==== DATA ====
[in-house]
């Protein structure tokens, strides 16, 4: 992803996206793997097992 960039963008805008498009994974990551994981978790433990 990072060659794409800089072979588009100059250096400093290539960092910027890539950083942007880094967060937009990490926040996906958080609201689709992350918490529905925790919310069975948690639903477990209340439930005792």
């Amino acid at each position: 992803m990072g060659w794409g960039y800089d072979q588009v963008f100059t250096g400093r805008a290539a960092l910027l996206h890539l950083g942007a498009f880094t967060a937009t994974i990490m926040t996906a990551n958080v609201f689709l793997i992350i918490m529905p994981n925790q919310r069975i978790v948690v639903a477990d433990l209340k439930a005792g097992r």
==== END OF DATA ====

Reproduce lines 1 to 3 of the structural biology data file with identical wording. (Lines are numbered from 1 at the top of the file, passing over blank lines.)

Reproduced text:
[in-house]
């Protein structure tokens, strides 16, 4: 992803996206793997097992 960039963008805008498009994974990551994981978790433990 990072060659794409800089072979588009100059250096400093290539960092910027890539950083942007880094967060937009990490926040996906958080609201689709992350918490529905925790919310069975948690639903477990209340439930005792």
């Amino acid at each position: 992803m990072g060659w794409g960039y800089d072979q588009v963008f100059t250096g400093r805008a290539a960092l910027l996206h890539l950083g942007a498009f880094t967060a937009t994974i990490m926040t996906a990551n958080v609201f689709l793997i992350i918490m529905p994981n925790q919310r069975i978790v948690v639903a477990d433990l209340k439930a005792g097992r």